I'm fascinated by the relationship between technology, science and history. I graduated from UC Berkeley with degrees in Astrophysics and Classics and have published several papers on those topics. I was previously a researcher at the Getty Villa where I wrote about Ancient Greek math and at the Weizmann Institute, where I researched supernovae.

I currently live in New York City. I enjoy advising startups, thinking about how they can make for an excellent vehicle for addressing the Israeli-Palestinian conflict, and hearing from random folks who stumble on my LinkedIn profile. Reach out, friend!

+ Read More

I'm a tech entrepreneur and I spent the last decade founding companies that drive societal change.

I am now building Deep Matter, a startup still in stealth mode...

I was most recently building Telepath, the world's most developer-friendly machine learning platform. Throughout my previous projects, I had learned that building machine learning powered applications is hard - especially hard when you don't have a background in data science. I believe that this is choking innovation, especially in industries that can't support large data teams.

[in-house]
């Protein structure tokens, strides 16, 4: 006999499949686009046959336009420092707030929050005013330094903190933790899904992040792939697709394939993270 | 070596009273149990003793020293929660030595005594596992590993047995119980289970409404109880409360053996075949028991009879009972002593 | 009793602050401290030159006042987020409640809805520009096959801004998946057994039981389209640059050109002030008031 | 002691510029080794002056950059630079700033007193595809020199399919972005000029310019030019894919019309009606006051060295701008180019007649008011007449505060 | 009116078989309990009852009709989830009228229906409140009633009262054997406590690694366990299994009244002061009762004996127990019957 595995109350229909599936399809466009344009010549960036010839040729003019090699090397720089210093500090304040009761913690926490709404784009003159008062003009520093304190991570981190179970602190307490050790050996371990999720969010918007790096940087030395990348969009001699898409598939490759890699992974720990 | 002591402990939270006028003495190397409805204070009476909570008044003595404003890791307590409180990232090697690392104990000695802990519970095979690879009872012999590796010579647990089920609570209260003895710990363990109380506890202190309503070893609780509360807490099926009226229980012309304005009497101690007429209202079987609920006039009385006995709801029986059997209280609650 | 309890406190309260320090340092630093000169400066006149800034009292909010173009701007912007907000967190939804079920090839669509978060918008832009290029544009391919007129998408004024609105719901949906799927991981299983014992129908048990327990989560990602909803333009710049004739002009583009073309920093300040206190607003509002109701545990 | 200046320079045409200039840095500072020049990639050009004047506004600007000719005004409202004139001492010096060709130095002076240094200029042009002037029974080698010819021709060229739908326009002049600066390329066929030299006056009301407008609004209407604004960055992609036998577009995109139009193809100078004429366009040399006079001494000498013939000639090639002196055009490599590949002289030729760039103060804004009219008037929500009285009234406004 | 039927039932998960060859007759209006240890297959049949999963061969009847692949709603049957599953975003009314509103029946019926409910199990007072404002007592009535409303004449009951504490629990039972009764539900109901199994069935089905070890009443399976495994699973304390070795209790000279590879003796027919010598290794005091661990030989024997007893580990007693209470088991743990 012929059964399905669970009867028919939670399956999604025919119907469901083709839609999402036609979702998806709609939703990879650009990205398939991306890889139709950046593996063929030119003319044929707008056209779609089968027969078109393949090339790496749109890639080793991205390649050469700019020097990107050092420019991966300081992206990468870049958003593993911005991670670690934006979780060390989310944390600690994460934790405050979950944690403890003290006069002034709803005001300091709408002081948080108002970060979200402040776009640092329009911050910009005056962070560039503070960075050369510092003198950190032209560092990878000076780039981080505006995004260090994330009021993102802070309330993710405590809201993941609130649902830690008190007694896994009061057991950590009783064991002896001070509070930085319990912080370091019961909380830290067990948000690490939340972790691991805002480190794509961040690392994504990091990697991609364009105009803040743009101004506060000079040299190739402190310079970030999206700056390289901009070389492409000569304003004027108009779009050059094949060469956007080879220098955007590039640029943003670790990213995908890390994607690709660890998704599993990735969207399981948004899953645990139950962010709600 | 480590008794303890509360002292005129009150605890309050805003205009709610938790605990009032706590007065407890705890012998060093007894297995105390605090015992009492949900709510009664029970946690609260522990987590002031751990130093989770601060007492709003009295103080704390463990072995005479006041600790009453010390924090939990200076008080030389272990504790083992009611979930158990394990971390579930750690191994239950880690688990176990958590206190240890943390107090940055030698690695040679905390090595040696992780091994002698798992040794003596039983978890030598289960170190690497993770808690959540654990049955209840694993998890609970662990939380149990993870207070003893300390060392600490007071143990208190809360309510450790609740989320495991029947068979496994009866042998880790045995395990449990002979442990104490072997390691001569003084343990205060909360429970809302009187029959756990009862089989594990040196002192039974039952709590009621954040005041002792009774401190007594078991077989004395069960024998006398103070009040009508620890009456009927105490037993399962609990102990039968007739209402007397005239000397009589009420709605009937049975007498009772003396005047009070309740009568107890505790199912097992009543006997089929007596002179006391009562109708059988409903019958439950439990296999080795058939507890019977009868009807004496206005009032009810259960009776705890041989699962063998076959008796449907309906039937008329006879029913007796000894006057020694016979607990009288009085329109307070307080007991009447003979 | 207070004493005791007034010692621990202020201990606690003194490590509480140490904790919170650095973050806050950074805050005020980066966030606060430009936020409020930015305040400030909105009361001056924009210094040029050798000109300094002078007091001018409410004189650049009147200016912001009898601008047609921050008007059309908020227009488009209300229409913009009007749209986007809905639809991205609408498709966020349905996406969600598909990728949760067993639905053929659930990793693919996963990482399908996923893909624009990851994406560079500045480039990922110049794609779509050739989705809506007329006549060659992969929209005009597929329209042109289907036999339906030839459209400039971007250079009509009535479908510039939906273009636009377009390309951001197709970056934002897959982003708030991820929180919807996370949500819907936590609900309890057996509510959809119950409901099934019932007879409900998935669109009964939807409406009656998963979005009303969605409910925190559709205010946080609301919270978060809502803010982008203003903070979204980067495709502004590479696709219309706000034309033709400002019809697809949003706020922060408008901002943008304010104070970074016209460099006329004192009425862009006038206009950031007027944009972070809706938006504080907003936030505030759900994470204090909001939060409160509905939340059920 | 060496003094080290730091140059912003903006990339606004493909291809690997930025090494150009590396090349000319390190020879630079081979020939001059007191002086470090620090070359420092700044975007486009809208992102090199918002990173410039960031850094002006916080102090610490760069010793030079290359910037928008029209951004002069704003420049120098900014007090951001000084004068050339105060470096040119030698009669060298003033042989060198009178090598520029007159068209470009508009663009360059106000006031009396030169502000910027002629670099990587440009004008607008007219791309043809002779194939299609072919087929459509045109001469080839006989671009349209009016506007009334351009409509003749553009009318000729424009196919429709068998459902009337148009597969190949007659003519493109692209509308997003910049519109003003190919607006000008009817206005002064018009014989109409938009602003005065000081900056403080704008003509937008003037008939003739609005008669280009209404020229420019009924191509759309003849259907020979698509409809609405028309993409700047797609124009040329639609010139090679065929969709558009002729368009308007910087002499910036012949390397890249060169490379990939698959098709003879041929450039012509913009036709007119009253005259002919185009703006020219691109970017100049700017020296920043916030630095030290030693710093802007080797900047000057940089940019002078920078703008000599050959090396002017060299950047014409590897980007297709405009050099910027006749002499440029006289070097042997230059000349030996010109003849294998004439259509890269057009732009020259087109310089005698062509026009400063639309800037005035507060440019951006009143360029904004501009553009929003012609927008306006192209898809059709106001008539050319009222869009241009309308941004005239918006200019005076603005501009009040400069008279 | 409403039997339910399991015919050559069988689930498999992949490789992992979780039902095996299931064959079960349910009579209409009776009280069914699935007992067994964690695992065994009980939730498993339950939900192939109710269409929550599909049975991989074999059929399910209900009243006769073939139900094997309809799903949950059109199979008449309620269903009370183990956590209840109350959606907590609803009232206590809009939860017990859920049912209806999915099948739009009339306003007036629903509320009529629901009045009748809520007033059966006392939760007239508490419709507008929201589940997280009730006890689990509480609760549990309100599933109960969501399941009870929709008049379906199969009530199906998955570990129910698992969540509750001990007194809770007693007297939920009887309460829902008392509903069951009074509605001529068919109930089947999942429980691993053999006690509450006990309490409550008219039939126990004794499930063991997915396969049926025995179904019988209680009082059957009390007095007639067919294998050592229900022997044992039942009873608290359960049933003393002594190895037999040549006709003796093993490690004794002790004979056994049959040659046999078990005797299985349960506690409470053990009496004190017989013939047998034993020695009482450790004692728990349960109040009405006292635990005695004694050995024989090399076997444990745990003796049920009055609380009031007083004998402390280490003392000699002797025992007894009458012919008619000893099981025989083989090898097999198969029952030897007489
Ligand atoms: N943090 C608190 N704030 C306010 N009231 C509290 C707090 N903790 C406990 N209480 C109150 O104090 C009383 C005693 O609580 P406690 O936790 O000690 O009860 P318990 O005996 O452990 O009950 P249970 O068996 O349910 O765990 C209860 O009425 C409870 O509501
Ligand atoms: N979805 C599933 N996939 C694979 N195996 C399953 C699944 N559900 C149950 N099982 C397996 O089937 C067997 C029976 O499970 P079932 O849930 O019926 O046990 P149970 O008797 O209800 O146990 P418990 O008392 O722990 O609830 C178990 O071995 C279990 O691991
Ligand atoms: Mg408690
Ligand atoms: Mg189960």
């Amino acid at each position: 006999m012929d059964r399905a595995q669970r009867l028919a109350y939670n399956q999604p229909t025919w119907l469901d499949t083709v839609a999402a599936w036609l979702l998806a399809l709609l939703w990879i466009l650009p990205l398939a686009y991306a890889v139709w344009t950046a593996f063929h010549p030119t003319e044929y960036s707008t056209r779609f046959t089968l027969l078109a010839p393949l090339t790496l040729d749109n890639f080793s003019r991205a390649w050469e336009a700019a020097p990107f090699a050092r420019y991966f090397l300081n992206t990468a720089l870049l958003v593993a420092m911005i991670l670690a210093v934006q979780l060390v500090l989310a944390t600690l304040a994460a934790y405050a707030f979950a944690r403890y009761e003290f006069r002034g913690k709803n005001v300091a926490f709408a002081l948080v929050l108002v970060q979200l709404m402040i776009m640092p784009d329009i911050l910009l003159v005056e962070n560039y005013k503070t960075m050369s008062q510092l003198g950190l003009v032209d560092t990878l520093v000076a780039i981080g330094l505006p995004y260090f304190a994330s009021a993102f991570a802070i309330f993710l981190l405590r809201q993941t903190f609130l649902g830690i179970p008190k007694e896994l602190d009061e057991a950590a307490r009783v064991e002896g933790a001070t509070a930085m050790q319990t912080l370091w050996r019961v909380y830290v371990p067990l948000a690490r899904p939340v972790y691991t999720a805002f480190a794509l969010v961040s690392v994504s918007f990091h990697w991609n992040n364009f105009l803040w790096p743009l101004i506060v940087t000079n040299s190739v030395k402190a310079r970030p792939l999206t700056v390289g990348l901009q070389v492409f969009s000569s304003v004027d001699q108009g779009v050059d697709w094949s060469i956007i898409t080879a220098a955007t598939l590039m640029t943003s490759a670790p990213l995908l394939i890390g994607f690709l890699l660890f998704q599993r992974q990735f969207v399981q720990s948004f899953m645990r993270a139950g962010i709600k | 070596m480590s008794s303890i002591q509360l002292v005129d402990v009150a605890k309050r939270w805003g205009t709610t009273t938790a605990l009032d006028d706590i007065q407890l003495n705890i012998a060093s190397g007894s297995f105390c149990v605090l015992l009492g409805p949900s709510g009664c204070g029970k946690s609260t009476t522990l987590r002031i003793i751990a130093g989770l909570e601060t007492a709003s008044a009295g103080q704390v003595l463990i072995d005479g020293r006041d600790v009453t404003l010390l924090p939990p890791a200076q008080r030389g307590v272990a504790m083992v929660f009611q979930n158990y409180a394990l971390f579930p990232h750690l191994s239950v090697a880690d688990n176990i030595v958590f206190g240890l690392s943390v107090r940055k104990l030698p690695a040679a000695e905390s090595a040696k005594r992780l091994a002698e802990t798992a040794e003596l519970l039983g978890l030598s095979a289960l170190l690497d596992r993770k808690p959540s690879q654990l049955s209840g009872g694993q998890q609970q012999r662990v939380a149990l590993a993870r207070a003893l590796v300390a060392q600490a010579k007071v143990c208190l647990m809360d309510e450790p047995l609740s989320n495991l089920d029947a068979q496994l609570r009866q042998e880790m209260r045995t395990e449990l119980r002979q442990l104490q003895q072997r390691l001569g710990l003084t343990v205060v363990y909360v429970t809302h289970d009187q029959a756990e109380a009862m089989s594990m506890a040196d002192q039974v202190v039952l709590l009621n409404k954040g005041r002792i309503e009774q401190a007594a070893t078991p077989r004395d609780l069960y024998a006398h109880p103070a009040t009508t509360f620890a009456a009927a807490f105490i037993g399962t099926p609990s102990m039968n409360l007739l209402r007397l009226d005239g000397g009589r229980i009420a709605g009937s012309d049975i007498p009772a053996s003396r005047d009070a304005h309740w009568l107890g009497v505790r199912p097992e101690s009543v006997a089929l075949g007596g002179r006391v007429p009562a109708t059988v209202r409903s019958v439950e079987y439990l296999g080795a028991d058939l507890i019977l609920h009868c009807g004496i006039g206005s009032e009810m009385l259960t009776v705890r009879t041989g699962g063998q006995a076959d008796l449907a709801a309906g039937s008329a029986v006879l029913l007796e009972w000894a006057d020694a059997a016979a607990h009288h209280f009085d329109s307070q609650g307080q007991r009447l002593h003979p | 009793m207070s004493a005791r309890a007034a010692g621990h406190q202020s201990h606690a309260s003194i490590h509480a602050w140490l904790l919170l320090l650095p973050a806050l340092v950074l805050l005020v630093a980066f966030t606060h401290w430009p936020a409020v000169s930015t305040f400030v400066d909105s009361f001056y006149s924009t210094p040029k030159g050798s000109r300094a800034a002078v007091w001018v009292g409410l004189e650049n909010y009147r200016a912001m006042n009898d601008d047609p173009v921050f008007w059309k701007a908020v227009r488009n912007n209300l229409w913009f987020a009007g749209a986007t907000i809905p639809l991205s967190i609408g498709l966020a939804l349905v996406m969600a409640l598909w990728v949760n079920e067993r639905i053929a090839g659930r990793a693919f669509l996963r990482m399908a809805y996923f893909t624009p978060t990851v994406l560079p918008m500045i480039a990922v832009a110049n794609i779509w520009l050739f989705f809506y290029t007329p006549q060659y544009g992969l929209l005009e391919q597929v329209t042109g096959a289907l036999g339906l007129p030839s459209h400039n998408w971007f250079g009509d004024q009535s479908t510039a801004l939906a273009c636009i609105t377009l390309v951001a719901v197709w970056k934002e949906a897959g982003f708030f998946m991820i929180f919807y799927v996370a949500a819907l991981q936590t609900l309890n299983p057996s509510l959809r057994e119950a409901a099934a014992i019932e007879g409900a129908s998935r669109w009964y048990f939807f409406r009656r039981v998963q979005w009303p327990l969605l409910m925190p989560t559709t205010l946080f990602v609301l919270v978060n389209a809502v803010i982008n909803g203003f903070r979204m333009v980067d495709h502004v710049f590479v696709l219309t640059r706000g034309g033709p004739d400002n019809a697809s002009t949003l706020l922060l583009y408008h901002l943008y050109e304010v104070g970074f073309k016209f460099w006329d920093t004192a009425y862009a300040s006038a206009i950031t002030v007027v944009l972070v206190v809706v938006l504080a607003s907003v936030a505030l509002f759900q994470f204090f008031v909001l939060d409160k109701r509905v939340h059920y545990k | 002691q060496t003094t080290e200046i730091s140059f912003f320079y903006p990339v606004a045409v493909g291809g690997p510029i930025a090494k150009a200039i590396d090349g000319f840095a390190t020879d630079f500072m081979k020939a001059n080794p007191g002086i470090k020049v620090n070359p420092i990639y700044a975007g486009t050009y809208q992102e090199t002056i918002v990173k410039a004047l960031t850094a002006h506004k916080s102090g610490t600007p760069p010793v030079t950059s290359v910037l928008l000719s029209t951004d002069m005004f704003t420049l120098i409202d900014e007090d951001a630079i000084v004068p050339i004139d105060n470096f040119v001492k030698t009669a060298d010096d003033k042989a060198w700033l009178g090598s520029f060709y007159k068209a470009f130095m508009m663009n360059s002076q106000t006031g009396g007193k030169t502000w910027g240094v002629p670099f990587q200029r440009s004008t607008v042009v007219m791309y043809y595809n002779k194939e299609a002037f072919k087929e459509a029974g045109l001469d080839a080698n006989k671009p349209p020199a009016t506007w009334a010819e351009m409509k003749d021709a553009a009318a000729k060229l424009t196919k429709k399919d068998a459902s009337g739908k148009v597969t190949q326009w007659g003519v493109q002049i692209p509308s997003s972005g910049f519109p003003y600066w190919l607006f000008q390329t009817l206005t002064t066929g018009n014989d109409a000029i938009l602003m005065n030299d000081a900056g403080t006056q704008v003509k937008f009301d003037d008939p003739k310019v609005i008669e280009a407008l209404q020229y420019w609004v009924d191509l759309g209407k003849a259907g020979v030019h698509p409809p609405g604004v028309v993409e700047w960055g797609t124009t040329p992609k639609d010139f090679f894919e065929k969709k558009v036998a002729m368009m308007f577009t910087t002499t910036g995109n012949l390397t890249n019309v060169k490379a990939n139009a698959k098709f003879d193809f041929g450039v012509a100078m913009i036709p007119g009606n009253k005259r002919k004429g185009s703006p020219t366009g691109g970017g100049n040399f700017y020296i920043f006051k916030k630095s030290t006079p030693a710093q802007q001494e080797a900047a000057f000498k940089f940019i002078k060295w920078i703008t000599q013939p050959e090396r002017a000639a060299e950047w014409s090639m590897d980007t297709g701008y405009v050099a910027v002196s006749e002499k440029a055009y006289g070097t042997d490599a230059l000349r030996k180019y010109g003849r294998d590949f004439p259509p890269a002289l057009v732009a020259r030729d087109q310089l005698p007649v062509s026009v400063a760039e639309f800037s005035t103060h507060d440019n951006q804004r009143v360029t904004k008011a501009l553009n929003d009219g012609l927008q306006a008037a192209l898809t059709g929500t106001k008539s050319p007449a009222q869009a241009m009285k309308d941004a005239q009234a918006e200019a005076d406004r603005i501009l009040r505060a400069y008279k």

For example, I previously co-founded Call Time AI, where we used Artificial Intelligence to assemble and study the largest database of political contributions. The company powered progressive campaigns from school board to the Presidency. As of October, 2020, we helped Democrats raise tens of millions of dollars. In April of 2021, we sold Call Time to Political Data Inc.. Our success, in large part, is due to our ability to productionize machine learning.

I believe that knowledge is unbounded, and that everything that is not forbidden by laws of nature is achievable, given the right knowledge. This holds immense promise for the future of intelligence and therefore for the future of well-being. I believe that the process of mining knowledge should be done honestly and responsibly, and that wielding it should be done with care. I co-founded Telepath to give more tools to more people to access more knowledge.

I'm fascinated by the relationship between technology, science and history. I graduated from UC Berkeley with degrees in Astrophysics and Classics and have published several papers on those topics. I was previously a researcher at the Getty Villa where I wrote about Ancient Greek math and at the Weizmann Institute, where I researched supernovae.

I currently live in New York City. I enjoy advising startups, thinking about how they can make for an excellent vehicle for addressing the Israeli-Palestinian conflict, and hearing from random folks who stumble on my LinkedIn profile. Reach out, friend!